• Lastly, use the Fill Handle tool and drag it down to get the remaining results.

### 4. Applying VBA Code to Calculate Selling Price in Excel

Using VBA code, you can easily create a function to calculate Selling Price and later use that function. Now, weâ€™ll show you how to create and utilize the function to calculate the selling price in Excel.

Steps:

• Right-click on the Sheet name and select View Code.

• Instantly, the Microsoft Visual Basic for Applications window opens. Right-click on Sheet4 (VBA) > select Insert > Module.

• It opens a code module, where paste the below code down and clicks on the Run button or press F5.
``````Public Function SellingPrice(Cost As Double, Markup As Double)
A = Cost
B = Markup
SellingPrice = A * (1 + B)
End Function``````

• Now closing the code module return back to the worksheet. Select cell E5 and start typing down =Se, you can automatically see the function SellingPrice which we have just created. Then, select the function with your cursor and press TAB.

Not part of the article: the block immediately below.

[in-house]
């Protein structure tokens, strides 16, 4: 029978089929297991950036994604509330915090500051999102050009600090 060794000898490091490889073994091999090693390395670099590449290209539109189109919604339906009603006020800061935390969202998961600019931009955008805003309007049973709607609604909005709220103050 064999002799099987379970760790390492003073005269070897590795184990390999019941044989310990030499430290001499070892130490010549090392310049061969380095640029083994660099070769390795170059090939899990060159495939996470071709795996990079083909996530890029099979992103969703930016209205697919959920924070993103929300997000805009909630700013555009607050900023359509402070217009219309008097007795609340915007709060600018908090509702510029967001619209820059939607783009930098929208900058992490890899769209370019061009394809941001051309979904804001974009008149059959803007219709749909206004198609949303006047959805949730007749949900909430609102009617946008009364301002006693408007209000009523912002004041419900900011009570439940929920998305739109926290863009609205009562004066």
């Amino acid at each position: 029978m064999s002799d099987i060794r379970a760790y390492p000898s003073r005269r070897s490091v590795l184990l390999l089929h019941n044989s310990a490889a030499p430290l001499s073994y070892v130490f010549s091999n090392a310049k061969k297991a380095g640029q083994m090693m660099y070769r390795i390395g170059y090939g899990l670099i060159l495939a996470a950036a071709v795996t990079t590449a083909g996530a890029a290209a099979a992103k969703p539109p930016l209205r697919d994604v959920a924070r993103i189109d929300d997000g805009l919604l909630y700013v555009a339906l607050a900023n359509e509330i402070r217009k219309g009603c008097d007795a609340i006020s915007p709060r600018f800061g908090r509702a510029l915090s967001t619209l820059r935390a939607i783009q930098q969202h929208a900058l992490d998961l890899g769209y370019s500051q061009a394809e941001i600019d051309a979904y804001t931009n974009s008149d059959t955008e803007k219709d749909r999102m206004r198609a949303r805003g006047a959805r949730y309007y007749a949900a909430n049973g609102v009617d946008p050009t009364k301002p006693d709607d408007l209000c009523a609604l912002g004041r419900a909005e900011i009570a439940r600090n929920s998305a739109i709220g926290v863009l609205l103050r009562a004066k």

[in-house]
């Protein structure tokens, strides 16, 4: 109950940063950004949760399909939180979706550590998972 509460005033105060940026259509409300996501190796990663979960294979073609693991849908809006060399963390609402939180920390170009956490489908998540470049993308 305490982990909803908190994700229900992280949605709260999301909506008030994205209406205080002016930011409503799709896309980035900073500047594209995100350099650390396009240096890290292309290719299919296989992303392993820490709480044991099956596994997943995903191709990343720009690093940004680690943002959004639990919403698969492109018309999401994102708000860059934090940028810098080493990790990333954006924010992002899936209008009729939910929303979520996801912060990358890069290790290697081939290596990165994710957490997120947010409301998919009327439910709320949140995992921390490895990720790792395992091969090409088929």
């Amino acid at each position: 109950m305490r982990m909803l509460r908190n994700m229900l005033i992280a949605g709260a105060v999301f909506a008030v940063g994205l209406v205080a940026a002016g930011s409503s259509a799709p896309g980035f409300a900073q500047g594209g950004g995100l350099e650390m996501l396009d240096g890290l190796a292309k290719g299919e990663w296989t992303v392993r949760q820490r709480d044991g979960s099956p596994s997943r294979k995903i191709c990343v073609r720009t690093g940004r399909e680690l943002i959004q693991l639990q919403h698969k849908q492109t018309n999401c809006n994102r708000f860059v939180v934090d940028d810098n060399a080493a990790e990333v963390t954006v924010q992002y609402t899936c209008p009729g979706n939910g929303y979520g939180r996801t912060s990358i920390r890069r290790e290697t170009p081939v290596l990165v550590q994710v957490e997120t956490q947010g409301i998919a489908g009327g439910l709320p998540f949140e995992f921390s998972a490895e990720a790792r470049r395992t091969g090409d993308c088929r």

• Later, set the variable Cost and Markup by clicking on cells C5 and D5. Then close the parenthesis, and press ENTER.

You can see the same results as method 1 as we worked with markup in our function.

## Things to Remember

• Always ensure that the Cost and Selling Price column is formatted in Accounting.
• Also, be careful to format the Markup or Margin column in Percentage.
• Remember the distinction between Markup and Margin. Again we are giving an example to clear your doubt. If a Product costs \$50 and is sold for \$100, then its Markup is 100% and the Margin is 50%.

You may download the following Excel workbook for better understanding and practice yourself.

## Conclusion

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Shahriar Abrar Rafid

Shahriar Abrar Rafid, BSc, Naval Architecture and Marine Engineering, Bangladesh University of Engineering and Technology, Bangladesh, has worked with the ExcelDemy project for more than 1 year. He has written over 100+ articles for ExcelDemy. He is a professional visual content developer adept at crafting scripts, meticulously editing Excel files, and delivering insightful video tutorials for YouTube channels. His work and learning interests vary from Microsoft Office Suites and Excel to Data Analysis, VBA, and Video recording and... Read Full Bio